Your donations of medical supplies and equipment, instruments, carts, beds, medicines, etc. are necessary and useful for the comfort of our patients and the quality of services we can provide them.
And for this I want you to know how important and what a great benefit it is to receive each of these donations that you have sent. We hope to continue working together in providing medical care to the people of Atitlan and the neighboring villages.
I am very happy to be a nurse at Hosptalito Atitlan and happy every time I see improvements for the patients. Also I understand that we still have much to accomplish but we hope with time and with good efforts we will succeed in improving and expanding the services available to our patients and reducing the need to transfer patients to other hospitals.
Thank you very much for your time, your efforts and for your donations to Hospitalito Atitlan and I hope that they return to you in a multitude of life’s riches.
With much caring….
Head of Nursing
Remembering Padre Aplaas
Preists, Bishops and Archbishops visit the Hospitalito in July
July 28th 2011 marked the 30th anniversary of the brutal death of Father Stanley Rother. He was killed in the rectory of Santiago Atitlan’s Catholic Church; another person had been silenced in Guatemala’s burning civil war.
But unlike so many other victims, Father Rother’s name is still remembered to the outside world. At his death, Father Rother (in Santiago Atitlan known as Padre Aplaas) served under the Archdiocese of Oklahoma City, and this year they planned a pilgrimage to Santiago Atitlan to honor and commemorate Father Rother. Several from this group have been conducting interviews and gathering information in preparation for his beatification process, which is now proceeding in the Vatican.
The US ambassador to Guatemala, Stephen G. McFarland, spoke about Father Rother during the packed Rother Anniversary Mass, held in the local church. He pointed out how Father Rother, because of his love for his people, stood by them during times of hardship, even at the cost of his own life. The ambassador said that the injustice that gave rise to the civil war still exists in Guatemala in the form of extreme inequality, and that we must continue to work to remedy that.
All of you who have followed the progress of Hospitalito Atitlan know that we would not be where we are today had it not been for the unwavering support of the Archdiocese of Oklahoma City. The hospital is a continuation of the sixty-year-long relationship between the Archdiocese and Santiago Atitlan. The town’s first hospital in Panabaj (destroyed by tropical Storm Stan in 2005) was built by the Archdiocese in the late 1960’s. So, when the Oklahoma delegation visited Santiago Atitlán in July, it made sure to stop by the new hospital to see our recovery progress. Carol Davito, secretary to Archbishop Eusebius J. Beltran, remembered her visit to the hospital a mere year ago, “then the building was a shell, and I am amazed over how quickly it has progressed,” she commented on the now functioning hospital.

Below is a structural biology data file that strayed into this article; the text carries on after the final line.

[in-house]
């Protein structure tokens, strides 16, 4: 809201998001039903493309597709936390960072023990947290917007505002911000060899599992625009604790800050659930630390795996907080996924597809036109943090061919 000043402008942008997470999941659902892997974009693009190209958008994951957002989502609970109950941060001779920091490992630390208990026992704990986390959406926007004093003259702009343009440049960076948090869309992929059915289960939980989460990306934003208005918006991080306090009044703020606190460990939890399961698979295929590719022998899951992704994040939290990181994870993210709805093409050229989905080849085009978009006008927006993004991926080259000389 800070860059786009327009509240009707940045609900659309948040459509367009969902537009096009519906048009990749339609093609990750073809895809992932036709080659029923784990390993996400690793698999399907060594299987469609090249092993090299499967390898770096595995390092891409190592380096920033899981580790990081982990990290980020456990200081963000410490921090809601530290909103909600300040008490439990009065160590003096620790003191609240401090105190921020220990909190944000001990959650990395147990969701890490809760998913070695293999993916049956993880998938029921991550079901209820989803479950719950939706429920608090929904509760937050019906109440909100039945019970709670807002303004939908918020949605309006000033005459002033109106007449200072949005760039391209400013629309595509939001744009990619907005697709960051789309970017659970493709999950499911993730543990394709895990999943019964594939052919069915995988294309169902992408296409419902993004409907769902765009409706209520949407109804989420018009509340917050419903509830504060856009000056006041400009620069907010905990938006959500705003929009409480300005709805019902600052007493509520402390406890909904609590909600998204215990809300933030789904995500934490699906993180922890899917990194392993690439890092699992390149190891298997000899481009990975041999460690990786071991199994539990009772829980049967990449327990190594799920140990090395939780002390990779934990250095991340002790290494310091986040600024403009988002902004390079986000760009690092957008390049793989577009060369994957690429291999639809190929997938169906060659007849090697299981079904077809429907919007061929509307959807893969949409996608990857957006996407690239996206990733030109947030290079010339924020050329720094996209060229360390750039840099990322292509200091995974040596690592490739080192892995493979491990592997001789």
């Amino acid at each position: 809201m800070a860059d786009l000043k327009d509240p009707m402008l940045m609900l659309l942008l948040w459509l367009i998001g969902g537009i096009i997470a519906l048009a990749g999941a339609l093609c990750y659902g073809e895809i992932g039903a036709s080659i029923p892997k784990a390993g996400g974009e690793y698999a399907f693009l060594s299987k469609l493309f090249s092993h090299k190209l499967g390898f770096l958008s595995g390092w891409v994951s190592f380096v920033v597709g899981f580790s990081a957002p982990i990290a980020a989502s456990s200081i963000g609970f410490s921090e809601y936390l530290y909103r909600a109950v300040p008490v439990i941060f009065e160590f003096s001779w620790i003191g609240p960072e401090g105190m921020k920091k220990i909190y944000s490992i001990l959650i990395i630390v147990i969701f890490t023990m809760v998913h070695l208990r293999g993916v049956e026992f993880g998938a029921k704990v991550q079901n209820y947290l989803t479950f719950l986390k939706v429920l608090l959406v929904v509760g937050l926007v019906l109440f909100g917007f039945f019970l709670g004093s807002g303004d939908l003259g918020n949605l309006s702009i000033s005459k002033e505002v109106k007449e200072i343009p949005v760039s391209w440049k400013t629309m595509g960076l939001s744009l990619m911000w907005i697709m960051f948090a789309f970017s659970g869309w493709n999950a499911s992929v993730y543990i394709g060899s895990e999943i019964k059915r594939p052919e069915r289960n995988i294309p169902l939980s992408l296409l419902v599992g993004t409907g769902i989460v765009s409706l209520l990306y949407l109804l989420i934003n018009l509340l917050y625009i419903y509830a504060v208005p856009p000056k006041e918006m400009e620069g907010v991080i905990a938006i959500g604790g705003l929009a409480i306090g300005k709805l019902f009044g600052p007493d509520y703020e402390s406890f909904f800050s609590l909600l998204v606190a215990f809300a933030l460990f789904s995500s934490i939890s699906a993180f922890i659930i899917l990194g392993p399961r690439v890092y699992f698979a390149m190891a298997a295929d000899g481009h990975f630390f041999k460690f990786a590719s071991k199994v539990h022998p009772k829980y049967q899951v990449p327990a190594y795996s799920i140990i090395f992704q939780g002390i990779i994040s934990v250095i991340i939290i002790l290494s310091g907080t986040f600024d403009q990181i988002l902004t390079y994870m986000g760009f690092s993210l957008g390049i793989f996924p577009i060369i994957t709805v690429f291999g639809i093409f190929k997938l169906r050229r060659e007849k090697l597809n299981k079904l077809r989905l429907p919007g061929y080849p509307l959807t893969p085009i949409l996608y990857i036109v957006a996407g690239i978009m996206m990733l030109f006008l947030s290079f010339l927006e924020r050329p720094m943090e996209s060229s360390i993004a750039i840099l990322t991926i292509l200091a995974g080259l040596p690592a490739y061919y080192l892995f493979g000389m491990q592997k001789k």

Archbishop Beltran sprinkled holy water over many hospital rooms with a cypress branch. Once again, head nurse Felipa Archila had used her decorating skills and adorned the hallways and education room with flowers. She asked for a special blessing for the nurses’ station, where she later saved the cypress branch in a vase. Juan Tzina, on the Hospitalito Board of Directors, talked about how his father helped the Oklahoma priests to translate the Bible to Tz’tujiil, the local language. His work forced him to escape Santiago Atitlan during the civil war and he did not return for eleven years.
The group prayed to Father Stanley, asking for a safe trip for all of them, and for the well being of the new hospital.
Hospitalito staff also had to do some curing. Anne McGuire, department head at Saint Gregory’s University in Shawnee, Oklahoma took a bad fall in Panajachel and had broken a finger. Volunteer emergency doctor Makini Chisom Straker from Mt. Sinai in New York applied a cast that took care of the immediate pain. The delegation continued its busy schedule by returning across the lake to Panajachel that evening. The Hospitalito Atitlan feels doubly blessed to have such good friends both on earth and in the realm where future saints roam.
Program Updates: Comadrona Training and Maternal Infant Sponsorship
Traditional midwives learn about the human reproductive system
Once a month the comadronas – Atitlan’s traditional village midwives – get together for a day of education in obstetrics. The classes rotate between medical centers in Atitlan, and this month we had the privilege of hosting them. When the comadronas come to Hospitalito Atitlan, its always a lively and interesting day! This past week the comadronas gathered to learn about reprodcutive anatomy and methods of contraception.